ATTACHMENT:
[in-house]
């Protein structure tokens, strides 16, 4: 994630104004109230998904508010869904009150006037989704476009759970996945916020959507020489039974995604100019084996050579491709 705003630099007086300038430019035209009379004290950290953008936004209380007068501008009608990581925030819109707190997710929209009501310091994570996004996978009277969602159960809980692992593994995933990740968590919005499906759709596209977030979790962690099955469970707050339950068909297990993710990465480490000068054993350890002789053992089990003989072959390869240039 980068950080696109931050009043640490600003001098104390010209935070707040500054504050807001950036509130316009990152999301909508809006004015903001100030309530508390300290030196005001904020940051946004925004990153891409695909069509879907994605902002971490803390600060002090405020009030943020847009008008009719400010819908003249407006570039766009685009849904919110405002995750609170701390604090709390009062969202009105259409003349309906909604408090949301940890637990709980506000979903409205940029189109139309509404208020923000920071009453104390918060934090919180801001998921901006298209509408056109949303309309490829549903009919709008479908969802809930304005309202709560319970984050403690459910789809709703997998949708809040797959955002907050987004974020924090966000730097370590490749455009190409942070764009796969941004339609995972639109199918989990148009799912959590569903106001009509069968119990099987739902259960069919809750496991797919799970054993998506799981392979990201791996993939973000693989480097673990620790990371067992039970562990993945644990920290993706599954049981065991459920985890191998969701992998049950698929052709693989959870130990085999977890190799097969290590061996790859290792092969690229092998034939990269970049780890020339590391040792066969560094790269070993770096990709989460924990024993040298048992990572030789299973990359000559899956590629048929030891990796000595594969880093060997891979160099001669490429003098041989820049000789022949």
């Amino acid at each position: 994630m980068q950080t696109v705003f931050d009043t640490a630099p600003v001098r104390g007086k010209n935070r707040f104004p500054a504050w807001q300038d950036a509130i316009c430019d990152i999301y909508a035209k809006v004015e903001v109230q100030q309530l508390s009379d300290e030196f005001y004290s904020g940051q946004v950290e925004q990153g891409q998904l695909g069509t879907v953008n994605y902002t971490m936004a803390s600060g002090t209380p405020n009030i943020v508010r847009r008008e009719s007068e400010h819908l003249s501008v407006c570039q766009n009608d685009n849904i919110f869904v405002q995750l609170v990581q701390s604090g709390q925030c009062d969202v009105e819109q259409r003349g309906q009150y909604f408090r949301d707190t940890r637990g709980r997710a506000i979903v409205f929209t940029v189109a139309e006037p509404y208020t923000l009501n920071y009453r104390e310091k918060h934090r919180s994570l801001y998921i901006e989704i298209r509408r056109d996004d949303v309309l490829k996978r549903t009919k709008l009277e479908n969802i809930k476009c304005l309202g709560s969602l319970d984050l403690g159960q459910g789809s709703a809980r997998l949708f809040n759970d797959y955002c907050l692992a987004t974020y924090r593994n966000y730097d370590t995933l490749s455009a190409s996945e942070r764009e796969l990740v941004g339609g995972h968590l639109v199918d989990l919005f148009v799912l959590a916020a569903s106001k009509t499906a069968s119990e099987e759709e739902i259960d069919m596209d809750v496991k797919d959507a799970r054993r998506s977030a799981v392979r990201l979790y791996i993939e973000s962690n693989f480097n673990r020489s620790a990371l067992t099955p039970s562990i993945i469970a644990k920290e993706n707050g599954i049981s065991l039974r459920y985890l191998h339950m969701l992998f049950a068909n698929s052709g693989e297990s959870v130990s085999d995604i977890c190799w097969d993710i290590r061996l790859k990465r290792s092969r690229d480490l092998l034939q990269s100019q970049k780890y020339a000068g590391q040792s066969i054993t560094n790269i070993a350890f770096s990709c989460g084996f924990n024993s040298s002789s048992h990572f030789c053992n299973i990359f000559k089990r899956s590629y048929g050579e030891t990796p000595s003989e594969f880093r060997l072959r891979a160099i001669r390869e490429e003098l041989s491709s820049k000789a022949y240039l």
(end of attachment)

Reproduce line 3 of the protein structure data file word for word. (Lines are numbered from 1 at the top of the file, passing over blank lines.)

């Amino acid at each position: 994630m980068q950080t696109v705003f931050d009043t640490a630099p600003v001098r104390g007086k010209n935070r707040f104004p500054a504050w807001q300038d950036a509130i316009c430019d990152i999301y909508a035209k809006v004015e903001v109230q100030q309530l508390s009379d300290e030196f005001y004290s904020g940051q946004v950290e925004q990153g891409q998904l695909g069509t879907v953008n994605y902002t971490m936004a803390s600060g002090t209380p405020n009030i943020v508010r847009r008008e009719s007068e400010h819908l003249s501008v407006c570039q766009n009608d685009n849904i919110f869904v405002q995750l609170v990581q701390s604090g709390q925030c009062d969202v009105e819109q259409r003349g309906q009150y909604f408090r949301d707190t940890r637990g709980r997710a506000i979903v409205f929209t940029v189109a139309e006037p509404y208020t923000l009501n920071y009453r104390e310091k918060h934090r919180s994570l801001y998921i901006e989704i298209r509408r056109d996004d949303v309309l490829k996978r549903t009919k709008l009277e479908n969802i809930k476009c304005l309202g709560s969602l319970d984050l403690g159960q459910g789809s709703a809980r997998l949708f809040n759970d797959y955002c907050l692992a987004t974020y924090r593994n966000y730097d370590t995933l490749s455009a190409s996945e942070r764009e796969l990740v941004g339609g995972h968590l639109v199918d989990l919005f148009v799912l959590a916020a569903s106001k009509t499906a069968s119990e099987e759709e739902i259960d069919m596209d809750v496991k797919d959507a799970r054993r998506s977030a799981v392979r990201l979790y791996i993939e973000s962690n693989f480097n673990r020489s620790a990371l067992t099955p039970s562990i993945i469970a644990k920290e993706n707050g599954i049981s065991l039974r459920y985890l191998h339950m969701l992998f049950a068909n698929s052709g693989e297990s959870v130990s085999d995604i977890c190799w097969d993710i290590r061996l790859k990465r290792s092969r690229d480490l092998l034939q990269s100019q970049k780890y020339a000068g590391q040792s066969i054993t560094n790269i070993a350890f770096s990709c989460g084996f924990n024993s040298s002789s048992h990572f030789c053992n299973i990359f000559k089990r899956s590629y048929g050579e030891t990796p000595s003989e594969f880093r060997l072959r891979a160099i001669r390869e490429e003098l041989s491709s820049k000789a022949y240039l």